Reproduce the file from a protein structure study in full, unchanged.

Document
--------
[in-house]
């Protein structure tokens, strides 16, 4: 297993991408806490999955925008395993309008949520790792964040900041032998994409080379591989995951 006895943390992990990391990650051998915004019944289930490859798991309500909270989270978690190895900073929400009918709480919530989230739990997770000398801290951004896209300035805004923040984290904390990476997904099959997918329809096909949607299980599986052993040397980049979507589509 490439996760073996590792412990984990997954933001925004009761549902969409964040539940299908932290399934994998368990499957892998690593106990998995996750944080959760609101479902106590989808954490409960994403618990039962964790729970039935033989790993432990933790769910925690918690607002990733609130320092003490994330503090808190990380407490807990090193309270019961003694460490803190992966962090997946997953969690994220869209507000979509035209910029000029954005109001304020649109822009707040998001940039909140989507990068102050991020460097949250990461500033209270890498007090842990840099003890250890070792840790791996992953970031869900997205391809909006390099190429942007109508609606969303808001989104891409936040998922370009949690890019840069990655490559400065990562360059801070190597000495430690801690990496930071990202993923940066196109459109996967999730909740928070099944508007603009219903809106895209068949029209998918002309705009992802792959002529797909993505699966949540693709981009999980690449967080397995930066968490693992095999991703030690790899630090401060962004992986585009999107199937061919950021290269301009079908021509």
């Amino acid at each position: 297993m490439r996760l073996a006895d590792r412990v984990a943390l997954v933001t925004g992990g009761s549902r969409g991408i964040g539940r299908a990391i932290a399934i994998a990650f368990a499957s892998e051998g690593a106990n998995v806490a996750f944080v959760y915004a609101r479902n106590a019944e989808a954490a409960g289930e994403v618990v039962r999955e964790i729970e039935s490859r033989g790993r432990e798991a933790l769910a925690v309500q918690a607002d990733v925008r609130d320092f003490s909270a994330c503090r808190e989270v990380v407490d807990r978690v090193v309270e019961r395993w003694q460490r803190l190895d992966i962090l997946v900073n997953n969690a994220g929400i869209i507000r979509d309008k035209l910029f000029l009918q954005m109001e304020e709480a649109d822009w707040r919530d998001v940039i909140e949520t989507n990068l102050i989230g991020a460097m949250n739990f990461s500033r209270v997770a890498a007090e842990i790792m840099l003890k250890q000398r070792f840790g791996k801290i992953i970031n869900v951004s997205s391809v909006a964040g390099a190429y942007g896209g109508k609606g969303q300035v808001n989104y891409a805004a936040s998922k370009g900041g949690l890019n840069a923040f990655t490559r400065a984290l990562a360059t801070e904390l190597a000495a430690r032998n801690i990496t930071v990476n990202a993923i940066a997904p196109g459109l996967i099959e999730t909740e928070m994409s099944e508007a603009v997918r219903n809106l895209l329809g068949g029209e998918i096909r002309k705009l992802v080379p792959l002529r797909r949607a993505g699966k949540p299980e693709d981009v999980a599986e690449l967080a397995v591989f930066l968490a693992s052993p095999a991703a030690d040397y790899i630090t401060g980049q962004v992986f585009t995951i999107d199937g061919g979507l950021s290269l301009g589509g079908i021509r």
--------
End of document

[in-house]
């Protein structure tokens, strides 16, 4: 297993991408806490999955925008395993309008949520790792964040900041032998994409080379591989995951 006895943390992990990391990650051998915004019944289930490859798991309500909270989270978690190895900073929400009918709480919530989230739990997770000398801290951004896209300035805004923040984290904390990476997904099959997918329809096909949607299980599986052993040397980049979507589509 490439996760073996590792412990984990997954933001925004009761549902969409964040539940299908932290399934994998368990499957892998690593106990998995996750944080959760609101479902106590989808954490409960994403618990039962964790729970039935033989790993432990933790769910925690918690607002990733609130320092003490994330503090808190990380407490807990090193309270019961003694460490803190992966962090997946997953969690994220869209507000979509035209910029000029954005109001304020649109822009707040998001940039909140989507990068102050991020460097949250990461500033209270890498007090842990840099003890250890070792840790791996992953970031869900997205391809909006390099190429942007109508609606969303808001989104891409936040998922370009949690890019840069990655490559400065990562360059801070190597000495430690801690990496930071990202993923940066196109459109996967999730909740928070099944508007603009219903809106895209068949029209998918002309705009992802792959002529797909993505699966949540693709981009999980690449967080397995930066968490693992095999991703030690790899630090401060962004992986585009999107199937061919950021290269301009079908021509």
């Amino acid at each position: 297993m490439r996760l073996a006895d590792r412990v984990a943390l997954v933001t925004g992990g009761s549902r969409g991408i964040g539940r299908a990391i932290a399934i994998a990650f368990a499957s892998e051998g690593a106990n998995v806490a996750f944080v959760y915004a609101r479902n106590a019944e989808a954490a409960g289930e994403v618990v039962r999955e964790i729970e039935s490859r033989g790993r432990e798991a933790l769910a925690v309500q918690a607002d990733v925008r609130d320092f003490s909270a994330c503090r808190e989270v990380v407490d807990r978690v090193v309270e019961r395993w003694q460490r803190l190895d992966i962090l997946v900073n997953n969690a994220g929400i869209i507000r979509d309008k035209l910029f000029l009918q954005m109001e304020e709480a649109d822009w707040r919530d998001v940039i909140e949520t989507n990068l102050i989230g991020a460097m949250n739990f990461s500033r209270v997770a890498a007090e842990i790792m840099l003890k250890q000398r070792f840790g791996k801290i992953i970031n869900v951004s997205s391809v909006a964040g390099a190429y942007g896209g109508k609606g969303q300035v808001n989104y891409a805004a936040s998922k370009g900041g949690l890019n840069a923040f990655t490559r400065a984290l990562a360059t801070e904390l190597a000495a430690r032998n801690i990496t930071v990476n990202a993923i940066a997904p196109g459109l996967i099959e999730t909740e928070m994409s099944e508007a603009v997918r219903n809106l895209l329809g068949g029209e998918i096909r002309k705009l992802v080379p792959l002529r797909r949607a993505g699966k949540p299980e693709d981009v999980a599986e690449l967080a397995v591989f930066l968490a693992s052993p095999a991703a030690d040397y790899i630090t401060g980049q962004v992986f585009t995951i999107d199937g061919g979507l950021s290269l301009g589509g079908i021509r």